In difficult times, our simplistic answers stop working. What is life all about? What big story am I part of?
What does suffering mean? What sort of universe is it that allows the suffering of a good person like Job? Are we better off just abandoning the whole idea of a good God?
Some Greeks came to the temple wanting to see Jesus – what happened next will amaze you! Or at least make for a challenging text for a sermon…
Do you actually know what John 3:16 means? I was shocked to discover that I didn’t, until a few days ago. Also: what on earth do snakes have to do with it?
The Second Temple was destroyed almost two thousand years ago, but the temptation to think that God has a house, that anything other than Jesus is where we could seek God’s presence, remains as strong as ever.
The story of how Mary became Jesus’ mother is difficult. It’s crammed full of miracles that we find hard to believe in, and angelic figures, who might be even worse, and, to top it all off, it is layered over with hundreds of years of religious art and saccharine Christmas cards and frankly sexist attitudes towards women. The story manages to be both so familiar that we can’t hear it for what it is, and simultaneously even more alien than John the Baptizer in the Judean scrub dressed up like a caveman. And yet, something still resonates. It still matters that Mary said “yes.”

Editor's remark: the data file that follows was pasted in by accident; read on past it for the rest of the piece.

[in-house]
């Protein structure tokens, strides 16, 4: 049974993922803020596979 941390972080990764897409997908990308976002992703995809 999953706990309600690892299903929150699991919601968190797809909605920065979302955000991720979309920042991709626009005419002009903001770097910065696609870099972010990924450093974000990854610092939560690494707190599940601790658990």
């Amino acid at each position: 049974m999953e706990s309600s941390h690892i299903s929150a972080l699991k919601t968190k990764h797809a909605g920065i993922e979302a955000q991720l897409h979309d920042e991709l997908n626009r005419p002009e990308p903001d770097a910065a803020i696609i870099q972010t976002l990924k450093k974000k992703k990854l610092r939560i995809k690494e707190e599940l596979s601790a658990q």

John the Baptizer dressed like a caveman, ate wilderness food, and refused to cooperate with the religious authorities. Church people are well behaved, often well dressed, and rarely feast on locusts? What could the former have to do with the latter?
The parable of the talents is strange and shocking. It takes place in an alien world of masters and slaves and long journeys, where people hide their talents in holes in the ground, and where great rewards and mysterious punishments await. But what if, at the heart of the story, lies the best investment advice ever given?
What does a mysterious story about a late night wedding, 24 hour oil dealerships, and dubious ethical behaviour amongst wise bridesmaids have to say to our anxious age?
Is the Christian hope of Resurrection just an “opiate for the masses”? Or a barbaric reminder of earlier, less scientific times? Or is it something to do with trust?